As somebody that was born and grew up in the South of Rotterdam, I have grown up speaking a particular version of the Dutch language. It is widely known as straattaal, although this term doesn’t come without problems. By implicitly calling upon a hierarchy of what kind of ‘taal’ (language) is proper and which is ‘straat’ (street), this very particular description is undoubtedly a violent categorization.
This hierarchy does, amongst many things, lead to forms of codification. Straattaal can be regarded as a minor-literature that goes by different names when translated in English: slang, jargon, dialect, etc. It is a known, and a semi-acknowledged, but fundamentally less respected, part of the Dutch language. The intricate linguistic makeup that derives from many other cultural backgrounds makes it a complex concoction of ethnocultural influences that is embodied—you might call it a verbal mobilization of intersectionality.
It feels odd to me, for this to be dangling here codified in English. However, it is here because I am here. I switch in and out of institutions that have English as their linguistic mode of accessibility, to a space that has Straattaal as a language of access. I speak neither and I speak both. I write within these walls, then exit a large glass-windowed sliding door, and bump into an acquaintance, saying “faka?!”
In terms of ‘natural languages’, the ramifications are widely audible: the utterance of terms, carried from countries that people have migrated from, are sonically present through the streets of Rotterdam. Wollah. Similarly, this complex concoction has numerical ramifications too.
There are not many, but, just a few vernacular terms that explicitly pertain to the realm of numeracy. From an informal economical perspective, it becomes particularly interesting to realize that the majority of these terms are used to refer to an amount of money. E.g., negen barkie. It is for this reason, amongst grammatical reasons as well, that the terms do not pertain to specific decimal descriptions, instead they are mainly used to refer to rounded off numbers. How are they used, and what does this vernacular numerical literacy do within the intersectional landscapes of Rotterdam? That’s the question I’m primarily thinking about. Traveling from this space of a lingua franca dominated context to the space outside of the institution's door, a different social proximity is attained by conversing with these numerical sentences. When that happens, the vernacular numerical building blocks are constantly repositioned on the outer layer of my presence. Code switching (the image of) the subject.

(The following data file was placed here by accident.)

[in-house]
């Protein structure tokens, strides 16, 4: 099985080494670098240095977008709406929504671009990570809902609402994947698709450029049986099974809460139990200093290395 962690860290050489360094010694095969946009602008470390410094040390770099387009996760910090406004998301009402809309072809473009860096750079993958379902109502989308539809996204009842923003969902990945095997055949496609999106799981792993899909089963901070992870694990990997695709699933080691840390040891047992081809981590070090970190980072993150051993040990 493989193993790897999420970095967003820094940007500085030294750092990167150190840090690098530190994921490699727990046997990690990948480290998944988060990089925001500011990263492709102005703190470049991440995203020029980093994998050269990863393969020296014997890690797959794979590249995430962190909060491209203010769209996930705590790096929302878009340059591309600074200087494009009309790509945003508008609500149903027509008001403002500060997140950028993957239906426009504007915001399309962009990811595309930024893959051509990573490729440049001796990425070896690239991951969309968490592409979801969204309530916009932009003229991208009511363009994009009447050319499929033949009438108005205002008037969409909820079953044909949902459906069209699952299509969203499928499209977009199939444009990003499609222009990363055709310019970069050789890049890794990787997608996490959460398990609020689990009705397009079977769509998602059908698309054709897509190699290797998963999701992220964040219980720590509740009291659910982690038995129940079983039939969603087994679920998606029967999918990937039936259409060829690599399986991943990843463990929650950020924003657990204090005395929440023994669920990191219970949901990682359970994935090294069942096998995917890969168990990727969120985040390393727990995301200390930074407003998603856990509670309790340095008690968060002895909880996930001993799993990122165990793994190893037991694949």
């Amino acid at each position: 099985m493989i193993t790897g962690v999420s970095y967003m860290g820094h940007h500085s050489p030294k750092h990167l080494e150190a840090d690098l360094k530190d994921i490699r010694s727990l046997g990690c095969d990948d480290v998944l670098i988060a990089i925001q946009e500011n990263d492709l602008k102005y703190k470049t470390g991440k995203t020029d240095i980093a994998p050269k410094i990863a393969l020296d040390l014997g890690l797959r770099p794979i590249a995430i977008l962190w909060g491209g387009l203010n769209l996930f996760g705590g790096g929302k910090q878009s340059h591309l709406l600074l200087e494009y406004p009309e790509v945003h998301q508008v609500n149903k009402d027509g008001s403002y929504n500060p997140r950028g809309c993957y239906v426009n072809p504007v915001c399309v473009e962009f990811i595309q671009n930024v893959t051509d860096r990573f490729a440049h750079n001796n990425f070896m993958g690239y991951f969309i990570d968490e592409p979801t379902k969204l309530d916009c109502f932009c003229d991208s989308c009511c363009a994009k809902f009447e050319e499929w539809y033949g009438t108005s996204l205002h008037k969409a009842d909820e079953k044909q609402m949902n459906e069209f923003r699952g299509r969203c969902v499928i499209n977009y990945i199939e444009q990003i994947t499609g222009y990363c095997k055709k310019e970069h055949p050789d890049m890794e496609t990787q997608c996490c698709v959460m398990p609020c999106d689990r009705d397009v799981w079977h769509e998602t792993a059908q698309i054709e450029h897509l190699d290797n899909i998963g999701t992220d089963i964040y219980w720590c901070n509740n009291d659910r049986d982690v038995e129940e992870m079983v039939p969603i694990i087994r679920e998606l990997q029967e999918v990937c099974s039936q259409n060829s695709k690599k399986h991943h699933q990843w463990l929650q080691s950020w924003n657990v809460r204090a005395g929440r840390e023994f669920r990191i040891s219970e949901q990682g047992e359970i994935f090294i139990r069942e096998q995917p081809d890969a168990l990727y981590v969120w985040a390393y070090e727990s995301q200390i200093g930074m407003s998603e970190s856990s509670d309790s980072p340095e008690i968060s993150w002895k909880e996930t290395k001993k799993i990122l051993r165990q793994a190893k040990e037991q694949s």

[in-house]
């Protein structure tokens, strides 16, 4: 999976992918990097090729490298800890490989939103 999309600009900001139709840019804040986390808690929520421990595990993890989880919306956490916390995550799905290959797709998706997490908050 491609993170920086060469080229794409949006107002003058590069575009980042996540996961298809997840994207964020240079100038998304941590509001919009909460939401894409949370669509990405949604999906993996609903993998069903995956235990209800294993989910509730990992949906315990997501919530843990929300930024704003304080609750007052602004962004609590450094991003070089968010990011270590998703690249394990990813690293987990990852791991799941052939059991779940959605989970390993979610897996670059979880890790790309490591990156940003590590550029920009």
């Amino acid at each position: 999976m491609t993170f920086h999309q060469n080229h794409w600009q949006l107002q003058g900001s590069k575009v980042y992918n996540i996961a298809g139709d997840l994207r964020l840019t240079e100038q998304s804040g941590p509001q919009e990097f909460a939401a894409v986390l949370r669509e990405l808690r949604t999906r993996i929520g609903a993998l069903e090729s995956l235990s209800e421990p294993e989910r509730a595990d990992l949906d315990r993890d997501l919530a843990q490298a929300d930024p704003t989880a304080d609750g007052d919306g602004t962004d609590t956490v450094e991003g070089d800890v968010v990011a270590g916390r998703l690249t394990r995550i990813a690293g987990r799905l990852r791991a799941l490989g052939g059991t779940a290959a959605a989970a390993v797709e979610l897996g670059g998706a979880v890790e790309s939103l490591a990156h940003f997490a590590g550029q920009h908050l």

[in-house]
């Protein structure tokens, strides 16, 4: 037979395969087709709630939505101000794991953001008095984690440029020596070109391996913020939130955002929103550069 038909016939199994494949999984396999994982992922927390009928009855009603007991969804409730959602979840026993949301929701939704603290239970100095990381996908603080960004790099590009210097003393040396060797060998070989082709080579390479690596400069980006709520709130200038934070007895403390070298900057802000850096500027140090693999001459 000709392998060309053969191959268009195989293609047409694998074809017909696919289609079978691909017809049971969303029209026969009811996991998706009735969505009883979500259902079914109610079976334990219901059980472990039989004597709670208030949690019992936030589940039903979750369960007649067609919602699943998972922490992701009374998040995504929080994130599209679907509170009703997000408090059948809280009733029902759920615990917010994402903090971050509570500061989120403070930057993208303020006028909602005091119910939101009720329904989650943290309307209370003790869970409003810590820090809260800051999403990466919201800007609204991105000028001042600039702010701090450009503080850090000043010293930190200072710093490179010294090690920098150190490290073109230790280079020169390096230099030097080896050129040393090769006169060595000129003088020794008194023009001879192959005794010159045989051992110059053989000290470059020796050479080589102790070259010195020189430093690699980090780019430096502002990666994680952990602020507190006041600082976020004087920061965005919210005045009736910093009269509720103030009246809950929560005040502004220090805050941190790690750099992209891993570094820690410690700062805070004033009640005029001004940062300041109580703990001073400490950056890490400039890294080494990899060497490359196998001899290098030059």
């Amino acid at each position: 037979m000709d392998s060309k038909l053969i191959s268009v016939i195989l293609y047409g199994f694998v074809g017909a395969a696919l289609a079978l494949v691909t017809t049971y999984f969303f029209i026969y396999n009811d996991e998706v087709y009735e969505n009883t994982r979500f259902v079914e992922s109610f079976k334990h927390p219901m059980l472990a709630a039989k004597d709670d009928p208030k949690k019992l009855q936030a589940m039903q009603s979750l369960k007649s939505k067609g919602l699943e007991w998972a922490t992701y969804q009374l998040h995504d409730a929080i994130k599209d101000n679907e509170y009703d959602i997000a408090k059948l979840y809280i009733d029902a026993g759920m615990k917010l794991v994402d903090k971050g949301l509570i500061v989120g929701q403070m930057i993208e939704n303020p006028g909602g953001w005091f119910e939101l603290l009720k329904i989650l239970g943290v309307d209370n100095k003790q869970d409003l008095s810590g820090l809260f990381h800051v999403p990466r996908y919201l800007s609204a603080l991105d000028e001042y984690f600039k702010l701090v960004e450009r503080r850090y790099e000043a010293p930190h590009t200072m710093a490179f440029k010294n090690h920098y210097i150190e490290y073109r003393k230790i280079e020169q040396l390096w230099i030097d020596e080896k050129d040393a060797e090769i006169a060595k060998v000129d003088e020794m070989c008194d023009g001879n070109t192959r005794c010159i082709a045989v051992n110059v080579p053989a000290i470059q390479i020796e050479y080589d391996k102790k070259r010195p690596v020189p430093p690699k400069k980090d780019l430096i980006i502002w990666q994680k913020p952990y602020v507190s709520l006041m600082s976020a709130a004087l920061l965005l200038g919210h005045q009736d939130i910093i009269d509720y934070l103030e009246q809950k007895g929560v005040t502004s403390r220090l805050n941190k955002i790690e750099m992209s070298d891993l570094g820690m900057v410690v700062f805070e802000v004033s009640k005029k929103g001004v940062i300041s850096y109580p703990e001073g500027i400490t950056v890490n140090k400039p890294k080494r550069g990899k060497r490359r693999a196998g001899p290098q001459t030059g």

To remind: this is not an explanation of how it works. This is an extended definition of the grammatical code-switching conditions of Dutch vernacular numbers. A contextualization of the manner in which numbers are spoken within an English-speaking context that is itself within, but also outside of, this landscape where these terms are uttered.
This writing is deliberately not detailed. It is not the desire to "teach" this system, on the contrary, it is the wish to highlight some of the complexities that I go through. After all, the angular degree of an italicized ‘I’ is close to that of ‘/’, the symbol of division. These words are here, because this place, in the arts, is divided from, but complicit with, Straattaal speakers—I’m one of them.
Vernacular Numeracy sets out to simply present this twofold condition of proximity and remoteness by deconstructing the codes. These contextualizations are presented and imaged through a set of markers that could be rearranged to write numbers. That’s my definition of it. Through these marker-images, not only ‘natural language’, but numbers as well, are considered and mobilized as important objects within the practice of code-switching. A convergence of numerical and natural language.
There are only a few vernacular numerical terms within the (Rotterdam) Straattaal vocabulary. Ranging from donnie to doezoe, these terms are primarily remembered from Sranan Tongo, or 'Suriname tongue', an English-based creole language that forms the basis for many Straattaal terms. For the numerical terms to be used together in order to form more intricate numbers, a set of basic arithmetic operations have to be introduced. Namely: addition, subtraction, multiplication, and division. It is through these operations (in theory at least) that all numbers can be represented through this approach.
As mentioned before, it is important to stress that these six verbally-notated numbers are not (usually, at least) operative on their own. They need help. For example, to start at the beginning, namely, at the temporal commencement of this project: 2 doezoe 2 donnie. The multiplication of both doezoe (1000) and donnie (10), in order to form the number ‘2020’ becomes an example of this process. The grammar that allows for these formations already exists widely within the contexts where these numbers are uttered. Here it also becomes clear that ‘addition’ is the most commonly used arithmetic operation to string together the aforementioned numbers. It is through the successive placement of these terms in a sentence that a grammar of addition is mobilized.
Having said all of this, Vernacular Numeracy makes nothing more than a simple and humble attempt at highlighting embodied ‘numerical’ complexities. Certain code-switching bodies slip in and out of natural-, and numerical-language models. Theorizations aside, Straattaal numbers are nestled within the nooks and crannies of our collectively parenthesized patterns.
Image description: Shapeshifty is an artwork by Amy Suo Wu made in collaboration with Sami Hammana, Karen Huang, Sarafina Paulina Bonita, and Sandim Mendes. It comprises a garment in two modalities, each including a scarf, hat with veil and tags. Part of To Be Like Water presented at TENT Rotterdam, curated by Kris Dittel.